KDP, PUK clash over parliamentary election timing for the first time

SULAIMANI, Kurdistan Region — A week ago, Masoud Barzani, the leader of the Kurdistan Democratic Party (KDP), stated that they had been trying to hold parliamentary elections in the Kurdistan Region for two years, but were hindered from doing so. The KDP media is now explaining Barzani’s statement, attributing the obstacle to the Patriotic Union of Kurdistan (PUK) which has impeded the conduct of elections during this two-year period.

In late 2022, just a month before the Kurdistan parliament’s term was set to expire, both the KDP and PUK voted to extend the parliament’s tenure for an additional year. However, the decision was later overturned by the Iraqi Federal Court.

Since then, the main ruling parties, the KDP and PUK, have been engaged in ongoing debates regarding the feasibility of holding elections. As always, they continually accused each other of obstructing the electoral process.

For the past two years, the KDP has claimed readiness for elections while citing the PUK as an obstacle. Now, the PUK is prepared, yet the KDP has decided not to participate.

For the past 23 years, all elections in the Kurdistan Region have been conducted through mutual agreement between the KDP and the PUK. However, for the first time in the history of the Kurdistan Region, the parties have failed to reach an agreement on the election date.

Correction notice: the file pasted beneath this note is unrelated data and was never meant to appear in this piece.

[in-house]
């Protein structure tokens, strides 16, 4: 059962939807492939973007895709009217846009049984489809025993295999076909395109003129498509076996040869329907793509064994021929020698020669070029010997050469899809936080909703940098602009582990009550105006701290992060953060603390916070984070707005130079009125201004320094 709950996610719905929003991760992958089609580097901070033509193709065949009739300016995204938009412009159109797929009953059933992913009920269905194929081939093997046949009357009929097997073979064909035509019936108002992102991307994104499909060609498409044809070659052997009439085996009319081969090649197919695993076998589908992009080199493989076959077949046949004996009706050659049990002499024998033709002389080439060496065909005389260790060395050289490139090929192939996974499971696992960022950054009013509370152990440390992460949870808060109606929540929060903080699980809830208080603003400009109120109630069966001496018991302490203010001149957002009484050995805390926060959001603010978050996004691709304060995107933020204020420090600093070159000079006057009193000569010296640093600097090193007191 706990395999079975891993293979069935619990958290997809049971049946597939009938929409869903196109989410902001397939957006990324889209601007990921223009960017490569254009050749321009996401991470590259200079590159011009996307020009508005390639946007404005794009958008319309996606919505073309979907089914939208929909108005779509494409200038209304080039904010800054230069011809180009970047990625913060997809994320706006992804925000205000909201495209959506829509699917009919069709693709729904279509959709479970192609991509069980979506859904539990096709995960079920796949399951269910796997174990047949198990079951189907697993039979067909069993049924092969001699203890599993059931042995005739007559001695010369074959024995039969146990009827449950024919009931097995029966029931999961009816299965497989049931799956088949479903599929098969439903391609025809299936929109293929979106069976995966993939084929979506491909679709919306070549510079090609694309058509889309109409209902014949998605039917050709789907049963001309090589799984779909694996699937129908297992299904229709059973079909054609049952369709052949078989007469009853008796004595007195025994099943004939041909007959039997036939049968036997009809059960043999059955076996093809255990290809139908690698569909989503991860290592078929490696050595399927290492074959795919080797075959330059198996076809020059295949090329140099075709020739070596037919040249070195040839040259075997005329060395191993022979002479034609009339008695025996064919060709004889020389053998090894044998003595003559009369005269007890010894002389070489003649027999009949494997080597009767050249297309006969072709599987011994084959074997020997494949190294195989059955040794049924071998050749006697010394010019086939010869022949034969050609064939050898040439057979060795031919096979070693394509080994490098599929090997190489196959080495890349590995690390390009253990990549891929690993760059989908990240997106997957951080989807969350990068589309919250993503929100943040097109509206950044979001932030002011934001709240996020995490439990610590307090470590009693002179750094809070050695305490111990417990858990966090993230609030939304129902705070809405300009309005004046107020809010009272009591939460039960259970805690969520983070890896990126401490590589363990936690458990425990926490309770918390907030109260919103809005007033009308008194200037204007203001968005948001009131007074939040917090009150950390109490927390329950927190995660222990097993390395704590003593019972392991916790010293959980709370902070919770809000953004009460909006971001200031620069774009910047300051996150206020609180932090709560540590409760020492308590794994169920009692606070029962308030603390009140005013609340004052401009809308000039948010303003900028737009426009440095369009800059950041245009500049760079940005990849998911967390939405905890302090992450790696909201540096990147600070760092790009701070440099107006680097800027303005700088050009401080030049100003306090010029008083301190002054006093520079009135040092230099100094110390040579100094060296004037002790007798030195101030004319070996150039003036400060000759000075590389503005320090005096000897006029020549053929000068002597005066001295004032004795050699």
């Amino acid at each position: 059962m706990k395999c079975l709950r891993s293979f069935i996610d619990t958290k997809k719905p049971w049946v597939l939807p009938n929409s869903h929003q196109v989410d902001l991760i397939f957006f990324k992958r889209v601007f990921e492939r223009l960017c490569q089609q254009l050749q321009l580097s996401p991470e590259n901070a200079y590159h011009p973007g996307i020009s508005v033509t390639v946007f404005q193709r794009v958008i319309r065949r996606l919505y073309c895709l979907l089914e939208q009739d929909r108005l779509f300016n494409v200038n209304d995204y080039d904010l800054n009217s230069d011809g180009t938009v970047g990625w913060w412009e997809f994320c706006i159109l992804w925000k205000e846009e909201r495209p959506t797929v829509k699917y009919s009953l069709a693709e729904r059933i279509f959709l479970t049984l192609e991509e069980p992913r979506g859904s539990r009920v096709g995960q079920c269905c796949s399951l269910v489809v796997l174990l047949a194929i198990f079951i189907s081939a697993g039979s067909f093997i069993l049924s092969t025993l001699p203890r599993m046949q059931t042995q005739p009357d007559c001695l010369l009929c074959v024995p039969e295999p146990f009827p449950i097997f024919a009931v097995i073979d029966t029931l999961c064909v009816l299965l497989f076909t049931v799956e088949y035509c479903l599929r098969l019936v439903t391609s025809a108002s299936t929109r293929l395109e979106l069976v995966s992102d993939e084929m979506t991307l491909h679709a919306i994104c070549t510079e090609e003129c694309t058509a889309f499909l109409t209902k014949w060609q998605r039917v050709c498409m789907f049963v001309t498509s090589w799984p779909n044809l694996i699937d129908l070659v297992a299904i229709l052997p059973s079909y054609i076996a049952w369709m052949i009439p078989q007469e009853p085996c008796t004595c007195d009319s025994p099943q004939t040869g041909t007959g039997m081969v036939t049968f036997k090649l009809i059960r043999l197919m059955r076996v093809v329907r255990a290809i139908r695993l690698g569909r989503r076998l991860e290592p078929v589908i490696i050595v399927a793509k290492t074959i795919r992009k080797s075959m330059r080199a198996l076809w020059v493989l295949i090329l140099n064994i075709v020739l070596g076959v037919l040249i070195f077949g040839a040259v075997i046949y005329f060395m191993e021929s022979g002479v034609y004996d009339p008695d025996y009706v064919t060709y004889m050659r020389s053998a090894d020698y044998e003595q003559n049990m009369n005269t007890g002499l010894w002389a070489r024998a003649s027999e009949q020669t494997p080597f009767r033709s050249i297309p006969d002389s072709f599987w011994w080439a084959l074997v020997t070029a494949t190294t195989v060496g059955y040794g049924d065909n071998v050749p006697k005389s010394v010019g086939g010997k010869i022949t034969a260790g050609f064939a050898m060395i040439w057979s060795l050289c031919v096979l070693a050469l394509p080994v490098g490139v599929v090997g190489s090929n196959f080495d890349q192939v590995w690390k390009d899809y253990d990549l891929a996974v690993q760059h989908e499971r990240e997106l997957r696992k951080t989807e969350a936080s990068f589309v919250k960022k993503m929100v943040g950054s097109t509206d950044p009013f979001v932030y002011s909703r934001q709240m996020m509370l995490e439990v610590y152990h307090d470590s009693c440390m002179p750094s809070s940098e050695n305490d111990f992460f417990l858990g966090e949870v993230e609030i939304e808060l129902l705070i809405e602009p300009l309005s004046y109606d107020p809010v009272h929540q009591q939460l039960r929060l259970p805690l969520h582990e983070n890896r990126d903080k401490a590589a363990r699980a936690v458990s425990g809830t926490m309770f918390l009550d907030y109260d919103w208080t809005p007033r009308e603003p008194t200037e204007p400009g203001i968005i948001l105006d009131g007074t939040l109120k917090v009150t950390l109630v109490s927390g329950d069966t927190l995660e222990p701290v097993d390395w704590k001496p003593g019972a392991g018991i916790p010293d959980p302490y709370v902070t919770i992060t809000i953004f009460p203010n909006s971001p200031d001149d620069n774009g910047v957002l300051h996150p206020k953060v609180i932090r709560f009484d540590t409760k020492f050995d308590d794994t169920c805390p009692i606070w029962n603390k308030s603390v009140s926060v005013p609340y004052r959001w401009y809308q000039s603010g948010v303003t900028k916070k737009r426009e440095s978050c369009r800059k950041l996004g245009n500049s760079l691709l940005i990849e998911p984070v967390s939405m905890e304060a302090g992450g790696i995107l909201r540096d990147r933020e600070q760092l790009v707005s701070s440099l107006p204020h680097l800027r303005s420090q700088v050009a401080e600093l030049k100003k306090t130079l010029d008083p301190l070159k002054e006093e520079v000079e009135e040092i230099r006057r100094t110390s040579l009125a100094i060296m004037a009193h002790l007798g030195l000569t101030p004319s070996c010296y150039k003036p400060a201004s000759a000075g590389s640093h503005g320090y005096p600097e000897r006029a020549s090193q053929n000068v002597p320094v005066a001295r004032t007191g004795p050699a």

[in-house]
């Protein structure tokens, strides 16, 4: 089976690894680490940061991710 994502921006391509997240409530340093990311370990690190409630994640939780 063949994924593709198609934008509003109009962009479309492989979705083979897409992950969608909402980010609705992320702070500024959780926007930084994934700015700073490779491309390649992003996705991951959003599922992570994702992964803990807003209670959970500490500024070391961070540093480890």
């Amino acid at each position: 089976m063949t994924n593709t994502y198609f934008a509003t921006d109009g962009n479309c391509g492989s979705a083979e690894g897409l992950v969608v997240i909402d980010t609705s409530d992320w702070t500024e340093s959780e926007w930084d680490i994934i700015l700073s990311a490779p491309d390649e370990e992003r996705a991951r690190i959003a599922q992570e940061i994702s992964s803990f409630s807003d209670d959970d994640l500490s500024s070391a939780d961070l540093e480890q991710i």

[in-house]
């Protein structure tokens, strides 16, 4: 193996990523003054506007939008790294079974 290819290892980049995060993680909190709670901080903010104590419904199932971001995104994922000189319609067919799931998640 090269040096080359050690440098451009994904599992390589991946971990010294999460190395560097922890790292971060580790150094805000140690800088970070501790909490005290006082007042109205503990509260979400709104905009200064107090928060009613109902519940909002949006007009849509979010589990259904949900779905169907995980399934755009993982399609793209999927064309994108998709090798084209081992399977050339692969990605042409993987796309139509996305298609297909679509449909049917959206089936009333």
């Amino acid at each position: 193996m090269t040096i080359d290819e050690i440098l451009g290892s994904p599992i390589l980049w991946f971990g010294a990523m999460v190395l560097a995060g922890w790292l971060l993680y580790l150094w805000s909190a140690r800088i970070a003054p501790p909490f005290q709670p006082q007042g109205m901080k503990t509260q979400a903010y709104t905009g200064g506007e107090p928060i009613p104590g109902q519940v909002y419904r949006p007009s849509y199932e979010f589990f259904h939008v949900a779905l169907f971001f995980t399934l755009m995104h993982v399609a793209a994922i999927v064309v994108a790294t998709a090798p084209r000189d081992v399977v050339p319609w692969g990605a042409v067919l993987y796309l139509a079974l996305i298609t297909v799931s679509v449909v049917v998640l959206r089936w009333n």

For the first time in Kurdistan’s electoral history, the conduct of elections, electoral regulations, and oversight are no longer under the control of the KDP and PUK. Instead, the Iraqi government and the Federal Court will determine these matters.

The KDP holds the belief that this situation is not conducive to its interests and is unwilling to engage in an election where it has no involvement in its management.

On the other hand, the PUK views this as a historic opportunity to diminish the influence of the KDP within the Kurdistan Parliament and reinstate a sense of balance, with the aim of partnering with the KDP in government formation and governance of the Kurdistan Region, reminiscent of the post-1990s era.

The PUK regards the initiatives it has pursued via Baghdad as internal endeavors involving both Kurdish and Iraqi parties. However, the KDP labels them as external schemes, asserting that local parties are engaged in their implementation, a stance deemed unacceptable by the KDP.

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